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Today's Stichomancy for Sergio Leone

The first excerpt represents the past or something you must release, and is drawn from Before Adam by Jack London:

voices of a thousand mothers, and in the same way would she have recognized mine amongst a thousand.

This calling back and forth continued for some time, but they were too cautious to come out of their caves and descend to the ground. Finally one did come. He was destined to play a large part in my life, and for that matter he already played a large part in the lives of all the members of the horde. He it was whom I shall call Red-Eye in the pages of this history--so called because of his inflamed eyes, the lids being always red, and, by the peculiar effect they produced,

The second excerpt represents the present or the deciding factor of the moment, and is drawn from Men of Iron by Howard Pyle:

"He said naught," said Myles, brusquely. "He only sought to show me how to recover from the under cut."

"It is passing strange that he should take so much notice of thee as to exchange blows with thee with his own hand. Haply thou art either very quick or parlous slow at arms."

"It is quick that he is," said Gascoyne, speaking up in his friend's behalf. "For the second time that Falworth delivered the stroke, Sir James could not reach him to return; so I saw with mine own eyes."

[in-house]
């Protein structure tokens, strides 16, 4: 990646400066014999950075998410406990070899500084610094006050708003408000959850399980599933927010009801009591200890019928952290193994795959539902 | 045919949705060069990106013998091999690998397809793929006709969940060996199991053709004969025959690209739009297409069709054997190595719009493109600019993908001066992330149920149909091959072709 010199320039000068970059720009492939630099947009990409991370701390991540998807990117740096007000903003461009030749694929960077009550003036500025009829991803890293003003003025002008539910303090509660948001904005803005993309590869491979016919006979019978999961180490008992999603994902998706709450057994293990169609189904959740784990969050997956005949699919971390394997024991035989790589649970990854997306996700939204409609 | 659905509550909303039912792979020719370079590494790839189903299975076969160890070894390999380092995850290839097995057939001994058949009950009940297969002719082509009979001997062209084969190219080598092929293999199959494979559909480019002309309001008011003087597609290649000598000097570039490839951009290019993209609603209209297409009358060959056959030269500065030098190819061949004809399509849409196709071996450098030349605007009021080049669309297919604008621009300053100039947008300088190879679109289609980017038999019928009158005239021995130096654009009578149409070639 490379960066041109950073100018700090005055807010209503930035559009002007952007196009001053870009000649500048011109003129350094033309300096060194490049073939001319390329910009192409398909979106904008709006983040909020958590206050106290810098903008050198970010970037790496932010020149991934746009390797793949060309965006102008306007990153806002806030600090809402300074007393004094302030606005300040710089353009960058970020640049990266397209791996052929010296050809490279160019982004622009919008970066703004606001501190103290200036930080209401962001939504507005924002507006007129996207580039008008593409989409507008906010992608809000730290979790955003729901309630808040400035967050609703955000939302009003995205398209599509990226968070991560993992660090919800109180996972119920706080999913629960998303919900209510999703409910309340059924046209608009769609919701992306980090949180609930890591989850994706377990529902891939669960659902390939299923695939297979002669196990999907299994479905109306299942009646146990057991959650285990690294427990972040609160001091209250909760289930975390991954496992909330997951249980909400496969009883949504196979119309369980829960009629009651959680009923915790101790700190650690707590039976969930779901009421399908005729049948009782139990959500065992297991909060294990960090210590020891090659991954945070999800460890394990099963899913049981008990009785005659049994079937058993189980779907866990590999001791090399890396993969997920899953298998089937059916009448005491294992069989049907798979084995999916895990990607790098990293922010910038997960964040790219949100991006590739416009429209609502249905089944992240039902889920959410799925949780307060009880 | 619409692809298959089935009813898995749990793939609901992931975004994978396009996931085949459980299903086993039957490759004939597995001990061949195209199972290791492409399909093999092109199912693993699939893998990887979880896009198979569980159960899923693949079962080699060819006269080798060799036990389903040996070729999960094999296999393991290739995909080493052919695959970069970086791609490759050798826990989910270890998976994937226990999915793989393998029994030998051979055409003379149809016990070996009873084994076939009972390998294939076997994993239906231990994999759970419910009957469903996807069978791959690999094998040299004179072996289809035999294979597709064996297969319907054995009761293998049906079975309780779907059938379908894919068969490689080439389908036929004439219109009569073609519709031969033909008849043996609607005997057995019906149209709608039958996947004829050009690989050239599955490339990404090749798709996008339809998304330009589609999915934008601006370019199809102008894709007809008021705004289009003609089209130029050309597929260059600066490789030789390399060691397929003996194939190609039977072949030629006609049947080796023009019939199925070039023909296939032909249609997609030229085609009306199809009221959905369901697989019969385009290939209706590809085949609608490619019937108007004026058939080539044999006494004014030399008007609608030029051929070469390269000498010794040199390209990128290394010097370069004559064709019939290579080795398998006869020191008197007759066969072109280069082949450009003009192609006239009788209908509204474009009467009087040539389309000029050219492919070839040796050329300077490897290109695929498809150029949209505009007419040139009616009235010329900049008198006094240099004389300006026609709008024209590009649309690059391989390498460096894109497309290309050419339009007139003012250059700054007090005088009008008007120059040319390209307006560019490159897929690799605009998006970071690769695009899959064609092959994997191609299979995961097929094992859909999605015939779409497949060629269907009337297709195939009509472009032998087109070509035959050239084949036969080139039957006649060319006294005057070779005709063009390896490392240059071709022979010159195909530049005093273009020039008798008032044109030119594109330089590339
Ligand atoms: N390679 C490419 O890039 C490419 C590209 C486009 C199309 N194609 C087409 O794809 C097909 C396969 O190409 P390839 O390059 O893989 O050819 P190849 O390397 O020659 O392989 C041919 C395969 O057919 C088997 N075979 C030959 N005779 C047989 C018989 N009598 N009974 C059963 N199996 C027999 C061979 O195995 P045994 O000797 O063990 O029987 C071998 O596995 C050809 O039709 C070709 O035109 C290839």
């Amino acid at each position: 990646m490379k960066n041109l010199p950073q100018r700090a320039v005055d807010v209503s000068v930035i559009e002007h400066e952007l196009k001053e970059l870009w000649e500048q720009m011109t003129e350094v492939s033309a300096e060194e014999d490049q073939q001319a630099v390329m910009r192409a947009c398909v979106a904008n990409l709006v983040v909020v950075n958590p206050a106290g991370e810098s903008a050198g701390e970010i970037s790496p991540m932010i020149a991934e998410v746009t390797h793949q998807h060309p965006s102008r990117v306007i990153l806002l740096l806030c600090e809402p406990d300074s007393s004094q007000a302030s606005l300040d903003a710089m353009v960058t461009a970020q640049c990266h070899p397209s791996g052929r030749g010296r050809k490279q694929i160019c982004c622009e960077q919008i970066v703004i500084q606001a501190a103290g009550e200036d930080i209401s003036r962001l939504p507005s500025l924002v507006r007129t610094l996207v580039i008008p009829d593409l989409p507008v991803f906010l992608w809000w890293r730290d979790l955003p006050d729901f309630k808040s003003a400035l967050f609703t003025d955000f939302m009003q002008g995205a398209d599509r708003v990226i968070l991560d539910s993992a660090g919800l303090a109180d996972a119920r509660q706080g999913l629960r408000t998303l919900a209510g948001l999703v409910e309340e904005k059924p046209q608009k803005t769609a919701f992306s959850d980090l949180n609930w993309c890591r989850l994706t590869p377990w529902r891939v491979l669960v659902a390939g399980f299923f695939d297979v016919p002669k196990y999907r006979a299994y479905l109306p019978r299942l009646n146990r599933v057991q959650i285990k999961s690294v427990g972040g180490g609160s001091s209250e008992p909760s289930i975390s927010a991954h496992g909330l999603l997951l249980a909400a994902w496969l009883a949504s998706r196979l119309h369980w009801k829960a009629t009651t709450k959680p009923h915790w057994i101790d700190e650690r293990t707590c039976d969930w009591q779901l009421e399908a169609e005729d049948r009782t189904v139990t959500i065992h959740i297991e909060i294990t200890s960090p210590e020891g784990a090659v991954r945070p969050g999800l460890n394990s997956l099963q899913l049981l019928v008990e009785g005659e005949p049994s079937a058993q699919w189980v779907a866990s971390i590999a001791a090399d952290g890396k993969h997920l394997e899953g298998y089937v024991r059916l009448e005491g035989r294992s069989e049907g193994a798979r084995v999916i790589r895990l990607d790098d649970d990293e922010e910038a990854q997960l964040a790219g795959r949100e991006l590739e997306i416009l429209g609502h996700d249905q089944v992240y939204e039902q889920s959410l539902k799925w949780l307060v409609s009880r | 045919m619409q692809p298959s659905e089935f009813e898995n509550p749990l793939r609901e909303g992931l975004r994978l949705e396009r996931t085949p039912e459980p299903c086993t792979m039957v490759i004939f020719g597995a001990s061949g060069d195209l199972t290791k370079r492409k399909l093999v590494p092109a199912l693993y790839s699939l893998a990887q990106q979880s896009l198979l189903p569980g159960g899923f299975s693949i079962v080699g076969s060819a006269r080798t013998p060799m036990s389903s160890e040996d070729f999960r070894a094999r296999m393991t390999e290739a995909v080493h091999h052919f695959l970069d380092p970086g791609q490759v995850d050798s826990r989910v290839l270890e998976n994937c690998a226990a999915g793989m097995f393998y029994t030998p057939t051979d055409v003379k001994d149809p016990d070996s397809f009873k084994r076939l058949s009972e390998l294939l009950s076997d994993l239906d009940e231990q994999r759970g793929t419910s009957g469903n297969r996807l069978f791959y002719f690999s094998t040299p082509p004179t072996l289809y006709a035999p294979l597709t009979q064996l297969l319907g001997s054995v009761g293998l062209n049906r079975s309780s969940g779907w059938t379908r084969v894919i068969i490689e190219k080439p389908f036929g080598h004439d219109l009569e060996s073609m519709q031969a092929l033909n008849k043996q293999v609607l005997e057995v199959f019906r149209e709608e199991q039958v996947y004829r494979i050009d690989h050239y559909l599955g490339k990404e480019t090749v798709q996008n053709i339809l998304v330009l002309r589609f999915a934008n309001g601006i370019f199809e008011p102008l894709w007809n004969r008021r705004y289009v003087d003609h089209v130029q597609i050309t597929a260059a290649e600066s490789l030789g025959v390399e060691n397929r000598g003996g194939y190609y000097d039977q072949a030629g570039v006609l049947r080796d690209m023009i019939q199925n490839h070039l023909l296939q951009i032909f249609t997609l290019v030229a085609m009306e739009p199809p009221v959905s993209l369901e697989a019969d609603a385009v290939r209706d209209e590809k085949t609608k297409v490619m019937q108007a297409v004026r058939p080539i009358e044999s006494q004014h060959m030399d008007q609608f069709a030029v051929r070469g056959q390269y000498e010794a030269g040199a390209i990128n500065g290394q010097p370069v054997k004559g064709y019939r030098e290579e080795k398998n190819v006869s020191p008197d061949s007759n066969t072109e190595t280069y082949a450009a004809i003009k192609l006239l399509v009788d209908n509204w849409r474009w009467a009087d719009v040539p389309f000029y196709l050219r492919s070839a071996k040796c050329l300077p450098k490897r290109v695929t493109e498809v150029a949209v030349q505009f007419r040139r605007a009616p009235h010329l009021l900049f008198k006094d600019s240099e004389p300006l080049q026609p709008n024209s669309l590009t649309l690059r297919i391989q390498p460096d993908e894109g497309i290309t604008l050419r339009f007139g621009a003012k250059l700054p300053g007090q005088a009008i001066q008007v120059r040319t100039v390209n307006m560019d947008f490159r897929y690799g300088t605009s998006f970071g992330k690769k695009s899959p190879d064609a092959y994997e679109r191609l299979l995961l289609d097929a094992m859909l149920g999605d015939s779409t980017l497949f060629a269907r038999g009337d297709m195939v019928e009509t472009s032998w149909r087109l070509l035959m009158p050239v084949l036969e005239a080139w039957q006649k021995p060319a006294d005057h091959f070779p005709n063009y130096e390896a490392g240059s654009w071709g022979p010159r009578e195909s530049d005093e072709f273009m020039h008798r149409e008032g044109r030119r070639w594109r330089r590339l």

But that very sterling independence that had brought Myles so creditably through this adventure was certain to embroil him with


Men of Iron
The third excerpt represents the future or something you must embrace, and is drawn from The Voyage Out by Virginia Woolf:

her account. The nearness of their bodies in this vast universe, and the minuteness of their bodies, seemed to him absurd and laughable. Nothing mattered, he repeated; they had no power, no hope. He leant on the window-sill, thinking, until he almost forgot the time and the place. Nevertheless, although he was convinced that it was absurd and laughable, and that they were small and hopeless, he never lost the sense that these thoughts somehow formed part of a life which he and Rachel would live together.

Owing perhaps to the change of doctor, Rachel appeared to be rather better next day. Terribly pale and worn though Helen looked, there was a slight lifting of the cloud which had hung all these